Dentistry is a health care field focusing on oral health and the treatment, diagnosis, prevention and study of oral diseases. Despite its focus on oral health, dentistry is widely considered essential to overall health. Most general dentists enjoy the variety of procedures they do each day, and when necessary, can refer patients out to specialty dentists. Many dentists still work and own private practices. While private practices can be of varying sizes, the practice is owned by a dentist and that dentist is responsible for the care of his or her patients.
Ryan Dulde, DDS
Dentist/Owner, Eagle Family Dentistry
- Why did you choose to pursue this career path?
Dentistry has so much to offer. A dentist develops strong relationships with patients and staff, makes a good living, works convenient hours and has the power to get patients out of pain or bring their smiles back to life.
- What does your typical day look like? Did some aspects of your job surprise you?
As the owner of a start-up business, my day-to-day schedule varies greatly! Some days are very busy with patient care, while slower days are spent meeting with vendors, marketing the practice or handling administrative duties. I am surprised how much of my daily job isn't performing dental treatment and how much of my work follows me home at night.
- What challenges present themselves frequently in your specialty?
The technical aspect of dentistry is extremely detailed—we work in a world of millimeters. Communication is also a challenge, with both patients and staff. Managing the expectations of your patients is perhaps the most important aspect for building trust and confidence.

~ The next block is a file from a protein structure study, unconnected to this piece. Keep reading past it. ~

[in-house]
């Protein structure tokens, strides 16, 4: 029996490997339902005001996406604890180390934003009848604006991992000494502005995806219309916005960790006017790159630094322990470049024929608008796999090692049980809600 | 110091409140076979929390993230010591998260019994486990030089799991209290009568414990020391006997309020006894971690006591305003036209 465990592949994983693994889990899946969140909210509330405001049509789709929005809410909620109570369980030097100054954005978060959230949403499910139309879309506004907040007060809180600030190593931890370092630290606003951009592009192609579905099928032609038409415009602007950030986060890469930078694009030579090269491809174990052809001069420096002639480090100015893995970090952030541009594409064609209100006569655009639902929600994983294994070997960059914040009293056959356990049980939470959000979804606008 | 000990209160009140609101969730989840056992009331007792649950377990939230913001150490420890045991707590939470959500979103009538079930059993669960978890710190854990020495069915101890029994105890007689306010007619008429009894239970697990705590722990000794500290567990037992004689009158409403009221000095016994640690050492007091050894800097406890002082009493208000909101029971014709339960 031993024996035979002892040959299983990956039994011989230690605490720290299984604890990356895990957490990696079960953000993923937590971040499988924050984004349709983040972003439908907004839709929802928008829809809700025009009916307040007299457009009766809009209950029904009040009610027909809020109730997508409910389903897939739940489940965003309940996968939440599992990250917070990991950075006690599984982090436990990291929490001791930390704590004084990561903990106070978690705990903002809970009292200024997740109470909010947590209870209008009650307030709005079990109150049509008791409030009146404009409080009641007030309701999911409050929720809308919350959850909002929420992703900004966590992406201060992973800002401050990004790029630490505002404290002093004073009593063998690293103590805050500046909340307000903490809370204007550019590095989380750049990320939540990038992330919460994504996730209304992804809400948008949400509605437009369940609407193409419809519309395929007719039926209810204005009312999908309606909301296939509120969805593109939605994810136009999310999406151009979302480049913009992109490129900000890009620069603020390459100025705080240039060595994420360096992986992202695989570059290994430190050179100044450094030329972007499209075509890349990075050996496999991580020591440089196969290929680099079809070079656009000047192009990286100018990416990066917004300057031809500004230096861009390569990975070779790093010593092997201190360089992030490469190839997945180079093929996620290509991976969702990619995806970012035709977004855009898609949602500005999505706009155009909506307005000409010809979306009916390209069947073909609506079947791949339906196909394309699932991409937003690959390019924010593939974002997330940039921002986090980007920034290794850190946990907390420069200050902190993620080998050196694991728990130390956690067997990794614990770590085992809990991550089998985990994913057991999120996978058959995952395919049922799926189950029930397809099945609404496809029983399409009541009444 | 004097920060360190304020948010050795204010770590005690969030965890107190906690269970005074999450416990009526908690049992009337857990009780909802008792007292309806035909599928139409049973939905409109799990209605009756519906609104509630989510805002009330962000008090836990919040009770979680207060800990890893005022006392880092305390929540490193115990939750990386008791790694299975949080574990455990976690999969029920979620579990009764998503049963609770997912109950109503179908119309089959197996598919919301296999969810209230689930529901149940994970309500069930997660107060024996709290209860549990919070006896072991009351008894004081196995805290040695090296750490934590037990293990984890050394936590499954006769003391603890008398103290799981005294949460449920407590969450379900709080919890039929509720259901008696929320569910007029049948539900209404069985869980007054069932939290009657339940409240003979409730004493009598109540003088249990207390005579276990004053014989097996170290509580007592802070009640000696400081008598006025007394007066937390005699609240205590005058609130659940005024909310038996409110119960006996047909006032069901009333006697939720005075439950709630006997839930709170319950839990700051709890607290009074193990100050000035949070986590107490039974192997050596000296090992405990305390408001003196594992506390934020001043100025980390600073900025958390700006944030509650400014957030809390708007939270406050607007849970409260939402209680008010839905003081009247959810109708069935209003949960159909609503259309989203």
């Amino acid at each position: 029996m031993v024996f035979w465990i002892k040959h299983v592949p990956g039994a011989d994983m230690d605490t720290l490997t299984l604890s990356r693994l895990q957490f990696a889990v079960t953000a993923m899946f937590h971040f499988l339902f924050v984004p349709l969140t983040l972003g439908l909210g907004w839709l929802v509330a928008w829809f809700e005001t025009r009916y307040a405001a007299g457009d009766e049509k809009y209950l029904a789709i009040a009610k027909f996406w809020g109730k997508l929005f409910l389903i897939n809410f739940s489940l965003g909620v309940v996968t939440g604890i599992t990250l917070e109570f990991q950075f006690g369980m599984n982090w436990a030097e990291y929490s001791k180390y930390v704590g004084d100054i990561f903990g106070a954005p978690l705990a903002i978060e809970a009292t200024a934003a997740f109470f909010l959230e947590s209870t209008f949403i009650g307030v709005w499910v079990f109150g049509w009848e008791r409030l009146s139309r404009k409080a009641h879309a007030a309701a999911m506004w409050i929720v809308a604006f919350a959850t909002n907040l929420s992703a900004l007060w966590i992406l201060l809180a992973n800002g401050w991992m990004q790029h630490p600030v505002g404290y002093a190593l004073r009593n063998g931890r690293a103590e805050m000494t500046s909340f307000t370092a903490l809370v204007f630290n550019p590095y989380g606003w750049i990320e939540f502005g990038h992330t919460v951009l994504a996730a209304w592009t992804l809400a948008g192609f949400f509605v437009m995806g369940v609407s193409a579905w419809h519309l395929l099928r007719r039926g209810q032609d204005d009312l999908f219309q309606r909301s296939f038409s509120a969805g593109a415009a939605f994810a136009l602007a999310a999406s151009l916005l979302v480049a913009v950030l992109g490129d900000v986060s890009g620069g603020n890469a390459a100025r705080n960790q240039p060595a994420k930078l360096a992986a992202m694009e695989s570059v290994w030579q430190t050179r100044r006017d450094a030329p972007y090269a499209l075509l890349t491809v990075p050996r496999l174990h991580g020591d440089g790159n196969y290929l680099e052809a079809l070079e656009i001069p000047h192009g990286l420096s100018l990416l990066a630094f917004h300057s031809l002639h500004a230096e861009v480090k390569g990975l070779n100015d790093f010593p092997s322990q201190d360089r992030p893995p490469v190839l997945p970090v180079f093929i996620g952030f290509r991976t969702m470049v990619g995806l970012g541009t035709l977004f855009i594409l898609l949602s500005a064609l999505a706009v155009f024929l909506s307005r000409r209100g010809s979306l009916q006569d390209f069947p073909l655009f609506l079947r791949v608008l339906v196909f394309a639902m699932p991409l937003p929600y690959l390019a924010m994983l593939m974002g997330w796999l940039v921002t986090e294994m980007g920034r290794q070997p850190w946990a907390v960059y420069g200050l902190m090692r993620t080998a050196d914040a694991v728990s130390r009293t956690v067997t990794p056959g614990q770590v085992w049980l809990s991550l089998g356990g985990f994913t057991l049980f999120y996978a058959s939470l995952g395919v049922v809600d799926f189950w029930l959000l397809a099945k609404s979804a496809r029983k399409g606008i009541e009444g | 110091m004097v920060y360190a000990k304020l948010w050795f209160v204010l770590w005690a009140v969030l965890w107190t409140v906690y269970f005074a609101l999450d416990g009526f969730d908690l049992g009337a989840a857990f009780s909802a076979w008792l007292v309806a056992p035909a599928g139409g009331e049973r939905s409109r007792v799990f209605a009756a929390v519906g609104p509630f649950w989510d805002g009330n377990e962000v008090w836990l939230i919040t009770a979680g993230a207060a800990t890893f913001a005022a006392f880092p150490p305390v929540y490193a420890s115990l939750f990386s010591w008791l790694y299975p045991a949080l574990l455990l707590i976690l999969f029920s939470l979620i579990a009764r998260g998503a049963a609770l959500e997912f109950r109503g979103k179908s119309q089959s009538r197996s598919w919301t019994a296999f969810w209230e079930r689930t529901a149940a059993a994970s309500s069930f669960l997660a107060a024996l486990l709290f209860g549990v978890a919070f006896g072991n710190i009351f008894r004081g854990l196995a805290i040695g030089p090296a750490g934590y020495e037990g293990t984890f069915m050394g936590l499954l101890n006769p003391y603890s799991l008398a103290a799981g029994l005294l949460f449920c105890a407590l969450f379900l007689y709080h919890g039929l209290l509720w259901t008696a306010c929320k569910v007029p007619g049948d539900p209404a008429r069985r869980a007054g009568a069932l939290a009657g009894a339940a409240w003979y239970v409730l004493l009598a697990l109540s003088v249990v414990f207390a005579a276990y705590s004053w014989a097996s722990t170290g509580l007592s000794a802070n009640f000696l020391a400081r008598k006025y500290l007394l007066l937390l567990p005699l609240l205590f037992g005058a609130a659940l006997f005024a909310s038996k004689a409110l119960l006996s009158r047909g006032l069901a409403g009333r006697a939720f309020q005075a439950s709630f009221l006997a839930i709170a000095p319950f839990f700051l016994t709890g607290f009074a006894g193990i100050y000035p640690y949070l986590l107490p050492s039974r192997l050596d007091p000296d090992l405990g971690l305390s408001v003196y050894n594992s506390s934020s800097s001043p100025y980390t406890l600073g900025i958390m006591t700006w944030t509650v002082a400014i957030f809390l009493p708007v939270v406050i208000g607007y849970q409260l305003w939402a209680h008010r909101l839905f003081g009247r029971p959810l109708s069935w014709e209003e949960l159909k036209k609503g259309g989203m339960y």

- What makes your field unique?
Dentistry is a blend of art, science and business. It takes a well-rounded person to be successful in all three at once. We have a lot more in common with surgeons than physicians because we fix problems with our hands.
- What additional training, credentials or licenses are required beyond dental school for your career? What additional training would you recommend beyond what is required?
After earning a degree and a license, there is little regulation for what a general dentist can or can't do. To be recognized as a specialist, like an oral surgeon or an orthodontist, a dentist must attend a specialty program and then limit their practice to only that area of dentistry. Although additional training is not required for dentists, it is a great idea for generalists to complete a residency in advanced general dentistry. There are so many things to learn in the dental field that four years isn't enough to squeeze it all in. A residency makes the transition to dental practice much smoother and makes the dentist more skilled and experienced.
- What are current trends in your field? In what ways is it advancing?
The materials and the technology used in dentistry is getting better every year! We're now able to take digital x-rays that appear on a computer monitor in seconds, with less radiation to the patient. Most dental restorations and appliances can now be made off a digital scan rather than a physical model. Dental implants allow us to replace a missing tooth or an entire mouth, eliminating the need for dentures. Metal is being eliminated from dentistry as advanced ceramics are being used for ultra-strong restorations that also look very real and natural.
- What skills are especially important in your field?
Patience, attention to detail, good hand skills and coordination, resilience, strong leadership skills and a talent for talking to people.
- What advice would you give to somebody interested in your career path?
Talk with a LOT of dentists, both new and experienced. Find out what they think about dentistry as a profession. If possible, seek out experiences in many different types of offices, both specialty and general. Ask staff members at dental offices about the dentist's best and worst days, and you'll get a good sense of the full spectrum. Consider becoming a dental lab technician or dental assistant for a period of time if your career plans allow it.